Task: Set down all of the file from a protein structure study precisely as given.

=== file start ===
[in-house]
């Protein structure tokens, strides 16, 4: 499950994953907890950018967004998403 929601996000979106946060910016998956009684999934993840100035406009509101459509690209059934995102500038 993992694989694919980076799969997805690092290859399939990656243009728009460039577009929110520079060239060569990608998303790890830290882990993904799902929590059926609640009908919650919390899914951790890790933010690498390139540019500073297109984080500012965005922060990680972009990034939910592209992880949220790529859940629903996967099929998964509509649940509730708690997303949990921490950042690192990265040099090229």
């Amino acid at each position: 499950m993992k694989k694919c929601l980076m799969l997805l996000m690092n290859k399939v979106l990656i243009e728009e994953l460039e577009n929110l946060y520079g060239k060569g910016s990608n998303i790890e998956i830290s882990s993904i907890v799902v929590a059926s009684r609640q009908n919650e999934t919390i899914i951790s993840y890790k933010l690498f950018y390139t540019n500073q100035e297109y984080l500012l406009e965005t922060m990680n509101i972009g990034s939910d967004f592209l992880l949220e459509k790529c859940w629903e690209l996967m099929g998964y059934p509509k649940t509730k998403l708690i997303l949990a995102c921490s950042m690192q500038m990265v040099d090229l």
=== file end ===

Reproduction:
[in-house]
């Protein structure tokens, strides 16, 4: 499950994953907890950018967004998403 929601996000979106946060910016998956009684999934993840100035406009509101459509690209059934995102500038 993992694989694919980076799969997805690092290859399939990656243009728009460039577009929110520079060239060569990608998303790890830290882990993904799902929590059926609640009908919650919390899914951790890790933010690498390139540019500073297109984080500012965005922060990680972009990034939910592209992880949220790529859940629903996967099929998964509509649940509730708690997303949990921490950042690192990265040099090229």
């Amino acid at each position: 499950m993992k694989k694919c929601l980076m799969l997805l996000m690092n290859k399939v979106l990656i243009e728009e994953l460039e577009n929110l946060y520079g060239k060569g910016s990608n998303i790890e998956i830290s882990s993904i907890v799902v929590a059926s009684r609640q009908n919650e999934t919390i899914i951790s993840y890790k933010l690498f950018y390139t540019n500073q100035e297109y984080l500012l406009e965005t922060m990680n509101i972009g990034s939910d967004f592209l992880l949220e459509k790529c859940w629903e690209l996967m099929g998964y059934p509509k649940t509730k998403l708690i997303l949990a995102c921490s950042m690192q500038m990265v040099d090229l």